James Moore: No big payout now, but a golden chance for Cairn chief to display his charity
Outlook: It couldn't have been timed better. Just a day after Vince Cable rushed forward his plans for a crackdown on executive pay, Cairn Energy bowed to pressure from shareholders and withdrew a £2.5m bung plus a £1m donation it had been planning to lavish on its chairman, Sir Bill Gammell, and his favourite charities.
This pot of gold was for Sir Bill's work on the disposal of the group's Indian business. Shareholders were told it was "essential" to incentivise him to "deliver the disposal". Understandably, they have asked why.
Sir Bill had been leading the negotiations to sell off the operation as chief executive, but in the middle of the process was made non-executive chairman. However, he munificently agreed to see the deal through, which meant him retaining some executive responsibilities.
That is where the problems start. Setting aside the fact that elevating a company's chief executive to chairman is considered bad practice, he was already getting a £1.4m payment to compensate him for the move upstairs.
And, anyway, if the deal was so important, why not simply ask him to stay on until its completion, with an interim chairman to run the board? Then he would have been eligible for his ample salary, bonus, long-term incentive scheme and all the other sweeties a chief executive gets.
To be fair, this is no reward for failure. The deal will see £2.25bn returned to shareholders. Cairn's initial investment was about £300m, and it had previously returned £478m in 2007. It will retain a stake worth £1.7bn.
As a substantial shareholder (he owns 3 million) Sir Bill benefits hugely from all of this. Shouldn't that be all the incentive needed to get the deal done?
It is worth noting here that shareholders were given a binding vote on the payment, which was intended to be made in shares, as part of the egm called to approve the disposal.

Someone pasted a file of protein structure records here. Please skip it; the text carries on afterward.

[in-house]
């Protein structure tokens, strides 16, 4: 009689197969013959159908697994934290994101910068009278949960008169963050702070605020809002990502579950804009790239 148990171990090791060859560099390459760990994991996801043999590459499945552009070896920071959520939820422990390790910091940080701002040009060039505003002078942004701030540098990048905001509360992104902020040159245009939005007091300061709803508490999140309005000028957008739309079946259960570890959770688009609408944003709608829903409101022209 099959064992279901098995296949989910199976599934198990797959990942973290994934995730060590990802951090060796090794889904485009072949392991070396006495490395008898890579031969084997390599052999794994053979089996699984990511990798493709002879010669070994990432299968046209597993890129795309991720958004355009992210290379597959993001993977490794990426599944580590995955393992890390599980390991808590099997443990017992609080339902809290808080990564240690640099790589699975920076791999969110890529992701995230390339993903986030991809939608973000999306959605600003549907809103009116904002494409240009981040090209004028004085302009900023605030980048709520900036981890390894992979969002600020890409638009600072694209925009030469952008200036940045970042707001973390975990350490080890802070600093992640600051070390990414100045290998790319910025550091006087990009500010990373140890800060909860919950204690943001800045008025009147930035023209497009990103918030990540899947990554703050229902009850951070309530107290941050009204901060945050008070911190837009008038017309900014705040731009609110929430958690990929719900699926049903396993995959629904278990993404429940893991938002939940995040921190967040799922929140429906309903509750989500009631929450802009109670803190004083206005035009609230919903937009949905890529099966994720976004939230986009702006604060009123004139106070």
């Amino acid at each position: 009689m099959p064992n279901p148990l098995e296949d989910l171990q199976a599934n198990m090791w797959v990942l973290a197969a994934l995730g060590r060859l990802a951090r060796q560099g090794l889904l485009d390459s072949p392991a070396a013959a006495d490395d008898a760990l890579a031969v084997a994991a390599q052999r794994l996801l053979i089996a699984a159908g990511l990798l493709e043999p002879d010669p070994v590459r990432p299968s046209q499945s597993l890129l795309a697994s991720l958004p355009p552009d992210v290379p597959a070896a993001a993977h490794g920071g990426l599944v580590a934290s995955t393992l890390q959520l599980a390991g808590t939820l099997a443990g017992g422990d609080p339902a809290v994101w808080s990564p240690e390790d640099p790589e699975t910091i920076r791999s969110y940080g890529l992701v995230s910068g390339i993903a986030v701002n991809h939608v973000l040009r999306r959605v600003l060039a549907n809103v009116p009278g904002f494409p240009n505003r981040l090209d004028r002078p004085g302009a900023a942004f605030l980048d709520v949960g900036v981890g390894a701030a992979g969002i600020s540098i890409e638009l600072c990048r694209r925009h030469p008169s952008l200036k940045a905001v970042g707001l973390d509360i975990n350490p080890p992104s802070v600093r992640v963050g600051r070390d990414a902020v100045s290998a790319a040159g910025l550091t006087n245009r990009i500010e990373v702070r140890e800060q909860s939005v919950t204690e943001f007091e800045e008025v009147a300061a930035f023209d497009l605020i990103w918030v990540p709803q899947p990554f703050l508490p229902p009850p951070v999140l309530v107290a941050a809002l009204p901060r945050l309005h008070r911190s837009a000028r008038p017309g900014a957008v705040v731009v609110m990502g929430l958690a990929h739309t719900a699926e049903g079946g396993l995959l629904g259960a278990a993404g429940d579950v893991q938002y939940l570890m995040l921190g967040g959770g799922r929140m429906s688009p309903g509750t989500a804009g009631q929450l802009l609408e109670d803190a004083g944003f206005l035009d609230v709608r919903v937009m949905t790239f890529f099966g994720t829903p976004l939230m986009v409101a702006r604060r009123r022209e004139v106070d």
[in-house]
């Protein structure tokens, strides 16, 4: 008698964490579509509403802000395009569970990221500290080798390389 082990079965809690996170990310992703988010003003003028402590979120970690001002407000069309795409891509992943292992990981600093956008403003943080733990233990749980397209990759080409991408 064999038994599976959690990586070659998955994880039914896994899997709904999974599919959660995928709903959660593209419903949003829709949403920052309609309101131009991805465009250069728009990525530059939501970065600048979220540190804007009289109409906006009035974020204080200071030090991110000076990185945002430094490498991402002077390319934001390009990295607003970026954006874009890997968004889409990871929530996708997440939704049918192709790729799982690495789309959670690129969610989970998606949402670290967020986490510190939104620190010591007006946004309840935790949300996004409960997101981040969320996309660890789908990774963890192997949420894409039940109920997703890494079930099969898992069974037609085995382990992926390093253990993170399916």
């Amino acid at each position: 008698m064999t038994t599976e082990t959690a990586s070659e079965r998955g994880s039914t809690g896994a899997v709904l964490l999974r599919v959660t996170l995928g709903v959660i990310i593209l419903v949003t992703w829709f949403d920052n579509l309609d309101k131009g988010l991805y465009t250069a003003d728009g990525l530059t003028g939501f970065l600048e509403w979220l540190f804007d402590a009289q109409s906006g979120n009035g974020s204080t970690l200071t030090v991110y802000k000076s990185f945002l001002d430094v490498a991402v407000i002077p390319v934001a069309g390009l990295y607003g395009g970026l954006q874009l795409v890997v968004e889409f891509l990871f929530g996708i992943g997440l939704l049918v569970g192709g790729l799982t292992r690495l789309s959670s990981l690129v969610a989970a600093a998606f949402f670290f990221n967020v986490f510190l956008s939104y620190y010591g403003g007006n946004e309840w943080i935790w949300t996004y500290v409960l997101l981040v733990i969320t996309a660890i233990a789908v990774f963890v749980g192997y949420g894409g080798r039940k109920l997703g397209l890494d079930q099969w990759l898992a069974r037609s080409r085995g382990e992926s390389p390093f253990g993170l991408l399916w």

The vote carried teeth, and Cairn withdrew the payment because its directors knew they might lose.
Perhaps there is wisdom in Mr Cable making votes on remuneration reports binding. There have been warnings about potential unintended consequences of doing this. But if companies act like Cairn and respond before a potential train wreck, there shouldn't be a problem.
This isn't over. Cairn is still intending to hold "talks" with shareholders over what might end up to be a smaller payout. They should resist that too.
Sir Bill has had his reward, and the only issue now is that £1m donation. It seems a shame to deprive the charities, all doubtless worthy.
Sir Bill likes to do his bit for charity. So perhaps, given that he is not short of a few quid, he might like to make good the donation personally? That way it would qualify for gift aid and set Sir Bill apart from much of corporate Britain not only by dint of his performance but by showing he is just as keen to donate his own money as he is on donating his shareholders'.
- 1 Home Office says Nigerian asylum-seeker can’t be a lesbian as she’s got children
- 2 What happens to your body when you give up sugar?
- 3 Drugs Live cannabis trial: Hash is less harmful than any other drug, expert claims
- 4 Turkish Airlines flight TK 726 crash-lands on Nepal runway amid dense fog
- 5 Apple and Google users being spied on for a decade because of 'Freak' security flaw
Durham Free School: 'Creationism taught at' free school facing closure
Nearly 100,000 of Britain's poorest children go hungry after parents' benefits are cut
Ukip would cut billions from Scottish budget to fund English tax cuts
End of the licence fee: BBC to back radical overhaul of how it is funded
Ukraine crisis: Top Chinese diplomat backs Putin and says West should 'abandon zero-sum mentality'
Boris Nemtsov shot dead: Outspoken Putin critic who had expressed fears for his life is killed near the Kremlin
iJobs Money & Business
£25000 - £30000 per annum + benefits: Ashdown Group: A global leader operating...
Voluntary post, reasonable expenses reimbursed: Reach Volunteering: Would you ...
£36,000 - £40,000: Christine McCleave: Are you looking for a new opportunity a...
£15000 - £18000 per annum: Recruitment Genius: This is a great opportunity for...